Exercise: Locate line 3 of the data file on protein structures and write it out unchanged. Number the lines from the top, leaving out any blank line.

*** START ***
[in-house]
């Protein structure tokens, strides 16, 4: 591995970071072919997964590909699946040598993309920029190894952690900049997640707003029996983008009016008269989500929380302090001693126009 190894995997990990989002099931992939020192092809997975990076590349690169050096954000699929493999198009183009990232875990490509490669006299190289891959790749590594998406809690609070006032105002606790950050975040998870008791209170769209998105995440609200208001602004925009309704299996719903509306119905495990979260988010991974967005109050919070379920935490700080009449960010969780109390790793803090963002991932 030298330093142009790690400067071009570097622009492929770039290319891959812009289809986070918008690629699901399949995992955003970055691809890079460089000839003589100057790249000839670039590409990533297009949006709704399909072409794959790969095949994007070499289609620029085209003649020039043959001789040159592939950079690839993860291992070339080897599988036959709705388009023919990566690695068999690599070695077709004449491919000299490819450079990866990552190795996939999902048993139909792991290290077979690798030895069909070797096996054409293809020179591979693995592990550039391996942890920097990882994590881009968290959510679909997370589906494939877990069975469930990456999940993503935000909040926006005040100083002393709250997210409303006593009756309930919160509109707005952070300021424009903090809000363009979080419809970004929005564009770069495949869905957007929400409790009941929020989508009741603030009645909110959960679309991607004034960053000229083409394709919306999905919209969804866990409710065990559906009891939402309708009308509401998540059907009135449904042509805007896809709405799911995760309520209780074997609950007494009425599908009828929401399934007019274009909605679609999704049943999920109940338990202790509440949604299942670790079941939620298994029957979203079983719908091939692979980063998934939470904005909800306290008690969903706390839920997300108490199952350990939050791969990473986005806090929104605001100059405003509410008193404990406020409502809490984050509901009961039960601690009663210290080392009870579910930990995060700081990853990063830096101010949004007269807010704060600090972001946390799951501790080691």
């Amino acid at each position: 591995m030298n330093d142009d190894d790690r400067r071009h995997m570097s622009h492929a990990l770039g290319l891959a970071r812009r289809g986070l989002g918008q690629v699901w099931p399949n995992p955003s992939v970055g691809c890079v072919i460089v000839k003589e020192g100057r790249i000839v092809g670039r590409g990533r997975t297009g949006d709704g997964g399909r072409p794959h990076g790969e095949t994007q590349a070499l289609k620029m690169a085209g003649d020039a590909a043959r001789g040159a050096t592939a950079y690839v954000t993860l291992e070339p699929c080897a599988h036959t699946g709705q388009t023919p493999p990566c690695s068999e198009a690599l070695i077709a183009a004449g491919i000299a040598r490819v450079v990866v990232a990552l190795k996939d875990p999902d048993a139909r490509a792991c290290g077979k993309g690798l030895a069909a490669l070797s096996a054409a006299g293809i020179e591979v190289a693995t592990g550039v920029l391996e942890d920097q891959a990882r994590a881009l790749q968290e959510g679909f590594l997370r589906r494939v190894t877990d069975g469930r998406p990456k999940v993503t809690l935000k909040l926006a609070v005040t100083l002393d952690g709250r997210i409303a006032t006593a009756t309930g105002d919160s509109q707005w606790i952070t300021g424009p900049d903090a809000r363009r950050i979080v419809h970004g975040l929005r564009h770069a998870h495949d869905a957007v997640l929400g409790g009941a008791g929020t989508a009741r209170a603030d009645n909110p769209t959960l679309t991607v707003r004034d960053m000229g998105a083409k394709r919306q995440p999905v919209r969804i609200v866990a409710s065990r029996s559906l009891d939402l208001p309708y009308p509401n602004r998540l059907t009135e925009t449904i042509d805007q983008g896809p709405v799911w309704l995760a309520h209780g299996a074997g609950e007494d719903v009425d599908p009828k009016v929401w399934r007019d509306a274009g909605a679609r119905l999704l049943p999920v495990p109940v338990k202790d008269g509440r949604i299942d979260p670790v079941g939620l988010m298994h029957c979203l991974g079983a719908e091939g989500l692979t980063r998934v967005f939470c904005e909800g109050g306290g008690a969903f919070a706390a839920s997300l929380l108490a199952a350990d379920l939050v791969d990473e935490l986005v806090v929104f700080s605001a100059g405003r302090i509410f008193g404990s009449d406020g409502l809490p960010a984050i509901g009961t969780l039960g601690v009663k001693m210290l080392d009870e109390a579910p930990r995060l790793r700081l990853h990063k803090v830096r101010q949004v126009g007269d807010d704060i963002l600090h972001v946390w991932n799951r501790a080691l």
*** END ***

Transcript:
């Amino acid at each position: 591995m030298n330093d142009d190894d790690r400067r071009h995997m570097s622009h492929a990990l770039g290319l891959a970071r812009r289809g986070l989002g918008q690629v699901w099931p399949n995992p955003s992939v970055g691809c890079v072919i460089v000839k003589e020192g100057r790249i000839v092809g670039r590409g990533r997975t297009g949006d709704g997964g399909r072409p794959h990076g790969e095949t994007q590349a070499l289609k620029m690169a085209g003649d020039a590909a043959r001789g040159a050096t592939a950079y690839v954000t993860l291992e070339p699929c080897a599988h036959t699946g709705q388009t023919p493999p990566c690695s068999e198009a690599l070695i077709a183009a004449g491919i000299a040598r490819v450079v990866v990232a990552l190795k996939d875990p999902d048993a139909r490509a792991c290290g077979k993309g690798l030895a069909a490669l070797s096996a054409a006299g293809i020179e591979v190289a693995t592990g550039v920029l391996e942890d920097q891959a990882r994590a881009l790749q968290e959510g679909f590594l997370r589906r494939v190894t877990d069975g469930r998406p990456k999940v993503t809690l935000k909040l926006a609070v005040t100083l002393d952690g709250r997210i409303a006032t006593a009756t309930g105002d919160s509109q707005w606790i952070t300021g424009p900049d903090a809000r363009r950050i979080v419809h970004g975040l929005r564009h770069a998870h495949d869905a957007v997640l929400g409790g009941a008791g929020t989508a009741r209170a603030d009645n909110p769209t959960l679309t991607v707003r004034d960053m000229g998105a083409k394709r919306q995440p999905v919209r969804i609200v866990a409710s065990r029996s559906l009891d939402l208001p309708y009308p509401n602004r998540l059907t009135e925009t449904i042509d805007q983008g896809p709405v799911w309704l995760a309520h209780g299996a074997g609950e007494d719903v009425d599908p009828k009016v929401w399934r007019d509306a274009g909605a679609r119905l999704l049943p999920v495990p109940v338990k202790d008269g509440r949604i299942d979260p670790v079941g939620l988010m298994h029957c979203l991974g079983a719908e091939g989500l692979t980063r998934v967005f939470c904005e909800g109050g306290g008690a969903f919070a706390a839920s997300l929380l108490a199952a350990d379920l939050v791969d990473e935490l986005v806090v929104f700080s605001a100059g405003r302090i509410f008193g404990s009449d406020g409502l809490p960010a984050i509901g009961t969780l039960g601690v009663k001693m210290l080392d009870e109390a579910p930990r995060l790793r700081l990853h990063k803090v830096r101010q949004v126009g007269d807010d704060i963002l600090h972001v946390w991932n799951r501790a080691l």